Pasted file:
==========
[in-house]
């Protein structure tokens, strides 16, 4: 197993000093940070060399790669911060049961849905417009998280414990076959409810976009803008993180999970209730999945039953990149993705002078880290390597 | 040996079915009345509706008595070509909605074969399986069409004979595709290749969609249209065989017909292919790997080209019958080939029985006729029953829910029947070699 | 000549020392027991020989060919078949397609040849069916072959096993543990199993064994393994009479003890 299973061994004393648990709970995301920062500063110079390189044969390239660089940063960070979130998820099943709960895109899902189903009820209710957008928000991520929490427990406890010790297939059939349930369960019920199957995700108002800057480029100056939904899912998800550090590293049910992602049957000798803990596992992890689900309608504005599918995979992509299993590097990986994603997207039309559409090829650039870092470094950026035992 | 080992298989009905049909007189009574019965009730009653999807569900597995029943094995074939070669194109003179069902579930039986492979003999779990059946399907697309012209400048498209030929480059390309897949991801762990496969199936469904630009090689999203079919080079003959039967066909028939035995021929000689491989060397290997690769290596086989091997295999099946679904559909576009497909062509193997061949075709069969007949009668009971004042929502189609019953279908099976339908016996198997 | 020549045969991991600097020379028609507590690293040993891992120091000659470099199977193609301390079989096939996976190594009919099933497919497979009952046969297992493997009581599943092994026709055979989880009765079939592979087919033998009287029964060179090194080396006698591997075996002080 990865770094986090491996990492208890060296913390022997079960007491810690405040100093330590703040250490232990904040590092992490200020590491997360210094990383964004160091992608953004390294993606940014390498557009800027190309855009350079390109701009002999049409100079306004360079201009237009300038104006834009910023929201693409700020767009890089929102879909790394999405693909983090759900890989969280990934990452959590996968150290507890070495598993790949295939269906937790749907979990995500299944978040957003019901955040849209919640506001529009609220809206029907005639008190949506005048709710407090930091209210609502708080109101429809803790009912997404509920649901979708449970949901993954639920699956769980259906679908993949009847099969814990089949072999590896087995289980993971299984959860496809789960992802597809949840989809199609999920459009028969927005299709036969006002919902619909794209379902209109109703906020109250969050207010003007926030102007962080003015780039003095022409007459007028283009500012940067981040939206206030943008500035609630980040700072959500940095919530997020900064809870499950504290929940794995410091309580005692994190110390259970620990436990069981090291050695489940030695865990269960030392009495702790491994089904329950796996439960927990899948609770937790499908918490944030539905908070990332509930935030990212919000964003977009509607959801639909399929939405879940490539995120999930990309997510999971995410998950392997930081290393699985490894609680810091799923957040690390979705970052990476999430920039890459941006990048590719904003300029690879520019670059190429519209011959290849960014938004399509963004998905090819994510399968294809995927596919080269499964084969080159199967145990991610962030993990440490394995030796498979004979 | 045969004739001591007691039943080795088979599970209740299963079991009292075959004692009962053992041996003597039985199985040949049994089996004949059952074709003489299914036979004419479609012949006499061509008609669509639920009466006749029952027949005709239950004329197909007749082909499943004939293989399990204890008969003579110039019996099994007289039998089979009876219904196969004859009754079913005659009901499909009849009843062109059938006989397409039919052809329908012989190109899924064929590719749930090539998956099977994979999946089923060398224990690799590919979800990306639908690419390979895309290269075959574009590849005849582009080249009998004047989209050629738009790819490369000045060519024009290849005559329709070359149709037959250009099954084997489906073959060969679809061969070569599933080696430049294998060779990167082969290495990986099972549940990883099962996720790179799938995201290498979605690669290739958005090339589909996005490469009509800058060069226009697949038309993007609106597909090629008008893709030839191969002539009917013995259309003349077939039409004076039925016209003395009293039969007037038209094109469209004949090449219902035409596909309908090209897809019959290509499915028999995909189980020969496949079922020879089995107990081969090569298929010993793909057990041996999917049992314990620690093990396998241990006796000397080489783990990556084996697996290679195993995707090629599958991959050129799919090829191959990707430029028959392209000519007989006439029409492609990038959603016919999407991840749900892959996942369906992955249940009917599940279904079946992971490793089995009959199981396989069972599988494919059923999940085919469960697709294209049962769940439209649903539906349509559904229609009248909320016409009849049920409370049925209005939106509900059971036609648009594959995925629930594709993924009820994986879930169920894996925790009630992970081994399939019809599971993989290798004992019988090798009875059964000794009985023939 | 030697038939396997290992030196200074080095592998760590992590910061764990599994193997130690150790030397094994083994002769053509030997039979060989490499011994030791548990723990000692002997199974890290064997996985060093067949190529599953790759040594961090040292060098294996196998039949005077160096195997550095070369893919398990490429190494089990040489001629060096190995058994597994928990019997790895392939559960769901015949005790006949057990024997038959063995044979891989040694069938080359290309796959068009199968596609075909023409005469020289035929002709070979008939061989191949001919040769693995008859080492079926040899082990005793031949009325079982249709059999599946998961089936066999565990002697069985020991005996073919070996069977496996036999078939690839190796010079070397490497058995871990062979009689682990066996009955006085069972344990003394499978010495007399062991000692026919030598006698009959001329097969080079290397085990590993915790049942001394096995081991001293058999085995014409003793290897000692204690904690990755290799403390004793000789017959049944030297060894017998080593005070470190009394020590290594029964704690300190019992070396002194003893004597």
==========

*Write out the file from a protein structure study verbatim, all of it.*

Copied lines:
[in-house]
């Protein structure tokens, strides 16, 4: 197993000093940070060399790669911060049961849905417009998280414990076959409810976009803008993180999970209730999945039953990149993705002078880290390597 | 040996079915009345509706008595070509909605074969399986069409004979595709290749969609249209065989017909292919790997080209019958080939029985006729029953829910029947070699 | 000549020392027991020989060919078949397609040849069916072959096993543990199993064994393994009479003890 299973061994004393648990709970995301920062500063110079390189044969390239660089940063960070979130998820099943709960895109899902189903009820209710957008928000991520929490427990406890010790297939059939349930369960019920199957995700108002800057480029100056939904899912998800550090590293049910992602049957000798803990596992992890689900309608504005599918995979992509299993590097990986994603997207039309559409090829650039870092470094950026035992 | 080992298989009905049909007189009574019965009730009653999807569900597995029943094995074939070669194109003179069902579930039986492979003999779990059946399907697309012209400048498209030929480059390309897949991801762990496969199936469904630009090689999203079919080079003959039967066909028939035995021929000689491989060397290997690769290596086989091997295999099946679904559909576009497909062509193997061949075709069969007949009668009971004042929502189609019953279908099976339908016996198997 | 020549045969991991600097020379028609507590690293040993891992120091000659470099199977193609301390079989096939996976190594009919099933497919497979009952046969297992493997009581599943092994026709055979989880009765079939592979087919033998009287029964060179090194080396006698591997075996002080 990865770094986090491996990492208890060296913390022997079960007491810690405040100093330590703040250490232990904040590092992490200020590491997360210094990383964004160091992608953004390294993606940014390498557009800027190309855009350079390109701009002999049409100079306004360079201009237009300038104006834009910023929201693409700020767009890089929102879909790394999405693909983090759900890989969280990934990452959590996968150290507890070495598993790949295939269906937790749907979990995500299944978040957003019901955040849209919640506001529009609220809206029907005639008190949506005048709710407090930091209210609502708080109101429809803790009912997404509920649901979708449970949901993954639920699956769980259906679908993949009847099969814990089949072999590896087995289980993971299984959860496809789960992802597809949840989809199609999920459009028969927005299709036969006002919902619909794209379902209109109703906020109250969050207010003007926030102007962080003015780039003095022409007459007028283009500012940067981040939206206030943008500035609630980040700072959500940095919530997020900064809870499950504290929940794995410091309580005692994190110390259970620990436990069981090291050695489940030695865990269960030392009495702790491994089904329950796996439960927990899948609770937790499908918490944030539905908070990332509930935030990212919000964003977009509607959801639909399929939405879940490539995120999930990309997510999971995410998950392997930081290393699985490894609680810091799923957040690390979705970052990476999430920039890459941006990048590719904003300029690879520019670059190429519209011959290849960014938004399509963004998905090819994510399968294809995927596919080269499964084969080159199967145990991610962030993990440490394995030796498979004979 | 045969004739001591007691039943080795088979599970209740299963079991009292075959004692009962053992041996003597039985199985040949049994089996004949059952074709003489299914036979004419479609012949006499061509008609669509639920009466006749029952027949005709239950004329197909007749082909499943004939293989399990204890008969003579110039019996099994007289039998089979009876219904196969004859009754079913005659009901499909009849009843062109059938006989397409039919052809329908012989190109899924064929590719749930090539998956099977994979999946089923060398224990690799590919979800990306639908690419390979895309290269075959574009590849005849582009080249009998004047989209050629738009790819490369000045060519024009290849005559329709070359149709037959250009099954084997489906073959060969679809061969070569599933080696430049294998060779990167082969290495990986099972549940990883099962996720790179799938995201290498979605690669290739958005090339589909996005490469009509800058060069226009697949038309993007609106597909090629008008893709030839191969002539009917013995259309003349077939039409004076039925016209003395009293039969007037038209094109469209004949090449219902035409596909309908090209897809019959290509499915028999995909189980020969496949079922020879089995107990081969090569298929010993793909057990041996999917049992314990620690093990396998241990006796000397080489783990990556084996697996290679195993995707090629599958991959050129799919090829191959990707430029028959392209000519007989006439029409492609990038959603016919999407991840749900892959996942369906992955249940009917599940279904079946992971490793089995009959199981396989069972599988494919059923999940085919469960697709294209049962769940439209649903539906349509559904229609009248909320016409009849049920409370049925209005939106509900059971036609648009594959995925629930594709993924009820994986879930169920894996925790009630992970081994399939019809599971993989290798004992019988090798009875059964000794009985023939 | 030697038939396997290992030196200074080095592998760590992590910061764990599994193997130690150790030397094994083994002769053509030997039979060989490499011994030791548990723990000692002997199974890290064997996985060093067949190529599953790759040594961090040292060098294996196998039949005077160096195997550095070369893919398990490429190494089990040489001629060096190995058994597994928990019997790895392939559960769901015949005790006949057990024997038959063995044979891989040694069938080359290309796959068009199968596609075909023409005469020289035929002709070979008939061989191949001919040769693995008859080492079926040899082990005793031949009325079982249709059999599946998961089936066999565990002697069985020991005996073919070996069977496996036999078939690839190796010079070397490497058995871990062979009689682990066996009955006085069972344990003394499978010495007399062991000692026919030598006698009959001329097969080079290397085990590993915790049942001394096995081991001293058999085995014409003793290897000692204690904690990755290799403390004793000789017959049944030297060894017998080593005070470190009394020590290594029964704690300190019992070396002194003893004597």